The above provision has been used by traders to deny farmers payment in cash beyond Rs 10,000 for their crop, even after supply of currency being restored to pre-demonetisation levels and no ostensible shortage of banknotes. The significant point to note is that the Section 40A (3) provisions aren’t applicable in the case of payments made for purchase of agricultural, horticultural, animal husbandry or forest produce to cultivators/producers of such produce.

Furthermore, a Finance Ministry clarification issued on November 3, 2017 stated that the newly introduced section 269ST of the IT Act prohibited receipt of payment in cash by any person only in respect of amounts exceeding Rs 2 lakh per day.

In other words, cash sale of produce by a farmer to a trader for an amount below Rs 2 lakh will not “result in any disallowance of expenditure under section 40A (3) of the Act in the case of trader” or “attract prohibition under section 269ST of the Act in the case of the cultivator”. Moreover, “the provisions relating to quoting of PAN (permanent account number) or furnishing of Form No.60 under rule 114B of the IT Rules do not apply to the sale transactions of Rs 2 lakh or less”.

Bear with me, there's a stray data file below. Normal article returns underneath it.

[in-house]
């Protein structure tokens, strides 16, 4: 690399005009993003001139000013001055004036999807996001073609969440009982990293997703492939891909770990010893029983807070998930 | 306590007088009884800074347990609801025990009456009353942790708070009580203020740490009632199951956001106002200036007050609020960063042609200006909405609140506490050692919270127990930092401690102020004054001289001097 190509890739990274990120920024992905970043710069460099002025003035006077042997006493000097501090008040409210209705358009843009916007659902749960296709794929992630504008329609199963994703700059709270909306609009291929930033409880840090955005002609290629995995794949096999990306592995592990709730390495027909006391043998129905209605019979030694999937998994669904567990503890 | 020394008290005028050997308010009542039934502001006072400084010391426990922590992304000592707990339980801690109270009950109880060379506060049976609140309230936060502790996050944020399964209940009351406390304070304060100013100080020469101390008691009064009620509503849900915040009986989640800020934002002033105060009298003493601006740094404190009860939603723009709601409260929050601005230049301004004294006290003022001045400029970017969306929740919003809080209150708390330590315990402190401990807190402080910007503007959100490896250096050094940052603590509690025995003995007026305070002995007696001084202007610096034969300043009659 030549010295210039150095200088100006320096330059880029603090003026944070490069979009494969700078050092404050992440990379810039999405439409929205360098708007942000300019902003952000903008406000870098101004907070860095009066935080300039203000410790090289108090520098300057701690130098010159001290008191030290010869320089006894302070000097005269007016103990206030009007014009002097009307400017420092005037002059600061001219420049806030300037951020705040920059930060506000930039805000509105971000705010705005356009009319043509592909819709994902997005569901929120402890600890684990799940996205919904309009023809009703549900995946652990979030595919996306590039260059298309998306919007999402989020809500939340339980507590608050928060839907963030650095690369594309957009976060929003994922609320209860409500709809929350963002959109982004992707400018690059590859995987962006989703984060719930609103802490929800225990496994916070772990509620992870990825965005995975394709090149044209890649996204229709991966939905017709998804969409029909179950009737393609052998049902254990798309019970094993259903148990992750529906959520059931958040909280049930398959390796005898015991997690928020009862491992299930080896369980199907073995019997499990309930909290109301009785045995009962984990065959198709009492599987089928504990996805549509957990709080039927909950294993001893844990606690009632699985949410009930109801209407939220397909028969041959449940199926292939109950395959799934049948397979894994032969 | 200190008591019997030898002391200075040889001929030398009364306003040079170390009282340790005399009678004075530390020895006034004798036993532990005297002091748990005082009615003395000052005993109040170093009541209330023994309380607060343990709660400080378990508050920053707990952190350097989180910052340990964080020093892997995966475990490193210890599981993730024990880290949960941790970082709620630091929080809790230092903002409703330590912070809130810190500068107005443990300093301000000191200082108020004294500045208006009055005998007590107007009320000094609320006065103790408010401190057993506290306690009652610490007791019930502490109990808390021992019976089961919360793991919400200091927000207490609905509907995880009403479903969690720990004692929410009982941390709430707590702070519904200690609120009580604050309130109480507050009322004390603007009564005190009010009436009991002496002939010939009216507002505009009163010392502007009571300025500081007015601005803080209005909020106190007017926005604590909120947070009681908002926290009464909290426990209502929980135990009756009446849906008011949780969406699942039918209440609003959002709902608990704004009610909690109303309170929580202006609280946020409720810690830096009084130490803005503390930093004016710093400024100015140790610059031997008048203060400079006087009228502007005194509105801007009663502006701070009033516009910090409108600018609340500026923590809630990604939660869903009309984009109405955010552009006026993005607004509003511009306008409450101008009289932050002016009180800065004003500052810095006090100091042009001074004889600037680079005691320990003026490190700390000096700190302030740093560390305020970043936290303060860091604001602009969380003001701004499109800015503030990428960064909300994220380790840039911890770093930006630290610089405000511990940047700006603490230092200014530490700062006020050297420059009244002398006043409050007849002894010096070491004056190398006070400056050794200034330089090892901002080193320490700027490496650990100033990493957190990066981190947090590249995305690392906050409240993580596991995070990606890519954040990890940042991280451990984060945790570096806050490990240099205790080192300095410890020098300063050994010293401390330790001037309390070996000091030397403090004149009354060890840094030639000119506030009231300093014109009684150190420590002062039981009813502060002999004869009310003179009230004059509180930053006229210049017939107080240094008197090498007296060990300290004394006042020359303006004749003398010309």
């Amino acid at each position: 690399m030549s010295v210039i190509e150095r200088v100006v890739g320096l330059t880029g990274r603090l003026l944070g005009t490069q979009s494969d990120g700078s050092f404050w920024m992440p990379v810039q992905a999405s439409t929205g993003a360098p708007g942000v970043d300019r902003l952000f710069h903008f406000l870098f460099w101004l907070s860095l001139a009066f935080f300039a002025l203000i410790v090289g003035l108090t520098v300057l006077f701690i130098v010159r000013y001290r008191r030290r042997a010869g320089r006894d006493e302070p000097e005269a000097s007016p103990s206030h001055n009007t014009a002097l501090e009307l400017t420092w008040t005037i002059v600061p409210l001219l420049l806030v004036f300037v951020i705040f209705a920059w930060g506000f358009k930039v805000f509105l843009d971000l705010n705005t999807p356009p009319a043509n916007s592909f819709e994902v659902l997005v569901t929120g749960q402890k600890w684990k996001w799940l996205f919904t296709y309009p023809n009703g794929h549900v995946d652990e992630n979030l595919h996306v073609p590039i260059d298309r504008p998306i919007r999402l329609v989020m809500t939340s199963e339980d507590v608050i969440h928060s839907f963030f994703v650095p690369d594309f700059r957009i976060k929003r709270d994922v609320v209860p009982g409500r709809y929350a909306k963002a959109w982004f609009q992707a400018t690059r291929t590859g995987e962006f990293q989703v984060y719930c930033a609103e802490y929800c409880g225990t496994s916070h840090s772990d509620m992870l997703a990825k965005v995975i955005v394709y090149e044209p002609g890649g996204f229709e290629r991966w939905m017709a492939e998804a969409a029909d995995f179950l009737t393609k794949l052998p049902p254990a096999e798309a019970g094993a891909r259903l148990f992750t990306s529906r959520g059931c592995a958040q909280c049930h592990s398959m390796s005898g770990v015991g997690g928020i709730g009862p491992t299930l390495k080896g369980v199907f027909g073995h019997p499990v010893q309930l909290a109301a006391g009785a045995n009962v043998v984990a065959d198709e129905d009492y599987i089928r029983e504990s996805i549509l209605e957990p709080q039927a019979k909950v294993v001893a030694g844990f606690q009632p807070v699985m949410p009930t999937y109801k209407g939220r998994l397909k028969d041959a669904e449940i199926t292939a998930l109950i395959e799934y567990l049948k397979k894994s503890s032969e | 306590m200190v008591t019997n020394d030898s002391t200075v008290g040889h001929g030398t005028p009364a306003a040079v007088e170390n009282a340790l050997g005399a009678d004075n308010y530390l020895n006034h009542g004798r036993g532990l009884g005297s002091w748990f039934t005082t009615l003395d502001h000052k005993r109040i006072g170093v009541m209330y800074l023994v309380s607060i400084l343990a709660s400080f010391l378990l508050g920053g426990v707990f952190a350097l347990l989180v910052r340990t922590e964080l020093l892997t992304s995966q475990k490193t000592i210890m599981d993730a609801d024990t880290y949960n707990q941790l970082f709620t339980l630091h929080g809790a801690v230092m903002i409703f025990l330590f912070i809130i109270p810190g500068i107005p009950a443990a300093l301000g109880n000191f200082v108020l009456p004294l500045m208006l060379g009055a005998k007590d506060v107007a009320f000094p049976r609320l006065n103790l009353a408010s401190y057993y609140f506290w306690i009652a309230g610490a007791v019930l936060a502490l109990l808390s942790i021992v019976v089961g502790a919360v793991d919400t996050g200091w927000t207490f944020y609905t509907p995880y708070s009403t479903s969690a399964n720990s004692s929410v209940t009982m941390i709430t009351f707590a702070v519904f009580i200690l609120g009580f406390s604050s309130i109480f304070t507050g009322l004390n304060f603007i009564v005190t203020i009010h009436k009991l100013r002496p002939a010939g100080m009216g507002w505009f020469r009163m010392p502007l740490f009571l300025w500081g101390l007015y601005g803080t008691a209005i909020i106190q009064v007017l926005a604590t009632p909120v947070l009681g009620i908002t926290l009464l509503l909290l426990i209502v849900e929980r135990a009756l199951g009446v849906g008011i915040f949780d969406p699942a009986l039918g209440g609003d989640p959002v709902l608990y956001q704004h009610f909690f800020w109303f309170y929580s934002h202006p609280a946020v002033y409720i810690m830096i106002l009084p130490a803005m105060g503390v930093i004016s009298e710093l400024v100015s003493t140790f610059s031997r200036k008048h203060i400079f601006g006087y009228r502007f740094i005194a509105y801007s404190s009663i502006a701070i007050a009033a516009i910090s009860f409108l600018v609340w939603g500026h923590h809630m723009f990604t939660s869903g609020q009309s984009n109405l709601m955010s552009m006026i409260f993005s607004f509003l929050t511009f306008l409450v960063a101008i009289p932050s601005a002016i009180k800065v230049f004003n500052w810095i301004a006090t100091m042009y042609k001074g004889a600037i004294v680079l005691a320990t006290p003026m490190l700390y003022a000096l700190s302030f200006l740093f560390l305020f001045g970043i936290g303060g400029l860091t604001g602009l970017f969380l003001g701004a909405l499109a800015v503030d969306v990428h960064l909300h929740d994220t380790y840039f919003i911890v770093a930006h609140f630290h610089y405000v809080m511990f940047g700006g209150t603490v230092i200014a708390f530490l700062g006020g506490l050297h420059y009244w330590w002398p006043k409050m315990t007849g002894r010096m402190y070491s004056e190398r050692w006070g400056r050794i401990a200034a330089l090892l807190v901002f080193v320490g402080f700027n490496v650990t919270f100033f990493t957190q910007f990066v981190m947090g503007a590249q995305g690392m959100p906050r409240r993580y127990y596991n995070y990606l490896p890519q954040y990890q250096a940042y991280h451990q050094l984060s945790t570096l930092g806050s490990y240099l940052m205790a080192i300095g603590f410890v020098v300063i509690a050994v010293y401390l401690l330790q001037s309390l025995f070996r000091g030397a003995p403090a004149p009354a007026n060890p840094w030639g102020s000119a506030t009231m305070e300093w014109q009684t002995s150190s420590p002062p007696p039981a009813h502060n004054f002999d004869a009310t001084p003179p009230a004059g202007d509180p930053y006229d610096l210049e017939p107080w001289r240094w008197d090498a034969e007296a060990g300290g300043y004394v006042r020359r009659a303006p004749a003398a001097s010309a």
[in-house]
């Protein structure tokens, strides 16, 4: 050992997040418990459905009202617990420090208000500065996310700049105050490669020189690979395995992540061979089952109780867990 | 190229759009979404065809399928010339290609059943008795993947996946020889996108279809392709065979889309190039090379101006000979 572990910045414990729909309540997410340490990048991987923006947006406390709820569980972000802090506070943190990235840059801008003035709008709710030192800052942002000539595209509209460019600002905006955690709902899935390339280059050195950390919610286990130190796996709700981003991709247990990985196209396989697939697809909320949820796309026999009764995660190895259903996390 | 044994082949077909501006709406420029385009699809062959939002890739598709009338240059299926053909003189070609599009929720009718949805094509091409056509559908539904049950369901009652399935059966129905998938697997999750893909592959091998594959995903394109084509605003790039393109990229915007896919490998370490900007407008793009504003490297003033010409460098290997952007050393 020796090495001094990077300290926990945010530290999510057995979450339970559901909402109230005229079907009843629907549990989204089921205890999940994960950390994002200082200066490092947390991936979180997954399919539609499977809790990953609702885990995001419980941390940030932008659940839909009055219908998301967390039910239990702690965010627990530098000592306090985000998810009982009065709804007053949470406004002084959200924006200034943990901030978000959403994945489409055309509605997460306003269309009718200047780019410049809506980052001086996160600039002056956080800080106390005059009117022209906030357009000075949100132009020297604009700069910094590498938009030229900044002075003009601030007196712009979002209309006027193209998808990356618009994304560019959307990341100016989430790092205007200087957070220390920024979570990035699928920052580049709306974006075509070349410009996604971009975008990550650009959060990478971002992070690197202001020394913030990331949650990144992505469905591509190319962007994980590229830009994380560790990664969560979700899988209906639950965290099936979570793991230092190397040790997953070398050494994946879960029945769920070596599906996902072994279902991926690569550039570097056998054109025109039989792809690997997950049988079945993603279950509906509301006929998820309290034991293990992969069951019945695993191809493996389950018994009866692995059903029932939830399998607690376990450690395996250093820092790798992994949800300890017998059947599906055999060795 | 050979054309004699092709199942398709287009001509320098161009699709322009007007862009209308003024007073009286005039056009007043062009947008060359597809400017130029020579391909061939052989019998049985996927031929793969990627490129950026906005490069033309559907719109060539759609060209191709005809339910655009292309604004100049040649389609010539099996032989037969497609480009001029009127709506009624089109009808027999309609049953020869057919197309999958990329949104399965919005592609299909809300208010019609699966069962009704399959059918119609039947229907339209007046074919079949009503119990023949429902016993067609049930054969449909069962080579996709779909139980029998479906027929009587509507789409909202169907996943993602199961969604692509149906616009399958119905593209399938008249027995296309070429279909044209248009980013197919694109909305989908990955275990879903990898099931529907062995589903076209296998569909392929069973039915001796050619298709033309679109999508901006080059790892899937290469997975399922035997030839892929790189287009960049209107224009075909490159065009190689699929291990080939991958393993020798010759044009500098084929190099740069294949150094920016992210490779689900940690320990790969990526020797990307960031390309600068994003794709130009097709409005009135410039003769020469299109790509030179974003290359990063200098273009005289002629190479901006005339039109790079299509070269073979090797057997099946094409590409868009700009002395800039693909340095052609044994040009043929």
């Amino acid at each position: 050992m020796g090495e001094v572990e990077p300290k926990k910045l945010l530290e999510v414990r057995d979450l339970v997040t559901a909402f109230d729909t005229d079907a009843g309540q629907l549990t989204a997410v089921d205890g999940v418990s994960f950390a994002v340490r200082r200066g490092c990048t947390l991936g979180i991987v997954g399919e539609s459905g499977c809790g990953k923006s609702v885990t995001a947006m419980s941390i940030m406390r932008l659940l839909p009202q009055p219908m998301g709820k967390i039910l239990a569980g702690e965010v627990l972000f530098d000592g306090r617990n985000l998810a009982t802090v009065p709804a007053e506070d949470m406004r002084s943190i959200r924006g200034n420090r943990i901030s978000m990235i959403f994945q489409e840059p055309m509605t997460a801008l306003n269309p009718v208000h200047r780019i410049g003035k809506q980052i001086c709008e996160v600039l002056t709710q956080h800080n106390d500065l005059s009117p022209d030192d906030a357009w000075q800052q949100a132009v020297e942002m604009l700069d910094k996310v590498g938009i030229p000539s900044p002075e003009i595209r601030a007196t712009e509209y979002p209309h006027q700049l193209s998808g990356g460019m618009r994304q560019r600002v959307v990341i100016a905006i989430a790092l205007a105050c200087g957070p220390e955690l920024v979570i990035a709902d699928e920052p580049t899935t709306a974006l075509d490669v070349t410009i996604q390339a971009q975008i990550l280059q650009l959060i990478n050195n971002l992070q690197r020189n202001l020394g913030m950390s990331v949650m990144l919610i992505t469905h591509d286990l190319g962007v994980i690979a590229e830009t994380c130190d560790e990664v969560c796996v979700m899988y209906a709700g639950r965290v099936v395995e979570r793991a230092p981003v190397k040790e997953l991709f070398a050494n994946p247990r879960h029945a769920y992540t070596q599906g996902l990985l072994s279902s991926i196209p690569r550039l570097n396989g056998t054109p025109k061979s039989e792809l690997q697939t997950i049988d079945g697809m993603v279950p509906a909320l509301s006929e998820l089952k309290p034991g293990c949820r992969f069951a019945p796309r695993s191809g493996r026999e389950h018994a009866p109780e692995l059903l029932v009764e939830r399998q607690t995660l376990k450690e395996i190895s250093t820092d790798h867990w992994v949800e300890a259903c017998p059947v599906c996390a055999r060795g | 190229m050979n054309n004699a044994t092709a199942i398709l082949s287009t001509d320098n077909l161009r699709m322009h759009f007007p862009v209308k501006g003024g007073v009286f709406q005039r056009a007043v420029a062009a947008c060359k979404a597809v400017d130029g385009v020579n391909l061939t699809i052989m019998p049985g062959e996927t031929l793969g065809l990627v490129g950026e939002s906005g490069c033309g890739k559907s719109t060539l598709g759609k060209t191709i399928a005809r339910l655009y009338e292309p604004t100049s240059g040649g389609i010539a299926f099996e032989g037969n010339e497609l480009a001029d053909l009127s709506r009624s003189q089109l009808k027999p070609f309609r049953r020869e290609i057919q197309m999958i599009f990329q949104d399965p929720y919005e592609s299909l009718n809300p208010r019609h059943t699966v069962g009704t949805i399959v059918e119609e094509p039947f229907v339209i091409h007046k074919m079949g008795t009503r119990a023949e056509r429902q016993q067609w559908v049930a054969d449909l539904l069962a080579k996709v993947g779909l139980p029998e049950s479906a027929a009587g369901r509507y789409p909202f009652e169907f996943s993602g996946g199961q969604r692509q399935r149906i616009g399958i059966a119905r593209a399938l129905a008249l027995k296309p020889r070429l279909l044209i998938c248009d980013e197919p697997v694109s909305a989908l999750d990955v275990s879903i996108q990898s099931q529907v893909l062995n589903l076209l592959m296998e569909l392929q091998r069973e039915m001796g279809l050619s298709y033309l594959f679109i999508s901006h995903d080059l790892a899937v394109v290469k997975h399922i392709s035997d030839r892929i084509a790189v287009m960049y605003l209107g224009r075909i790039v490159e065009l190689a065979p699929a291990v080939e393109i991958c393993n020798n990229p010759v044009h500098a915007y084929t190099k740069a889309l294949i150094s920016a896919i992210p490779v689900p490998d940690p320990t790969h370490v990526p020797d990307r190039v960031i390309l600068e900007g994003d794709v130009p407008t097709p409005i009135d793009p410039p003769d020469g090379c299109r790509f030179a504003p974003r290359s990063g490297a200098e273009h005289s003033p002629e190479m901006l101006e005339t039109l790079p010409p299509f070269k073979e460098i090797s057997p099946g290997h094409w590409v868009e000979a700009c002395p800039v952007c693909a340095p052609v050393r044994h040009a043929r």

It is a mystery why traders are claiming that they cannot pay individual farmers more than Rs 10,000 in cash for any transaction, when the IT Act/rules clearly permit the latter to receive such money up to Rs 2 lakh. The so-called Rs 10,000 cash payment limit obviously allows unscrupulous traders to play with farmers’ money. In the pre-demonetisation period, they had no choice, but to pay for produce fully in cash. Now, they merely shell out Rs 10,000 and delay payment of the balance amount to farmers by issuing cheques that take their own time to clear. All this, when demonetisation is supposedly behind us!

A single statement in the Budget — farmers would have the right to be paid up to Rs 2 lakh a day in cash for any sale backed by a bhugtan patra (payment slip) — will help bring back liquidity in produce markets. And when cash starts circulating freely in the mandis again, it will revive rural spending — and sentiment.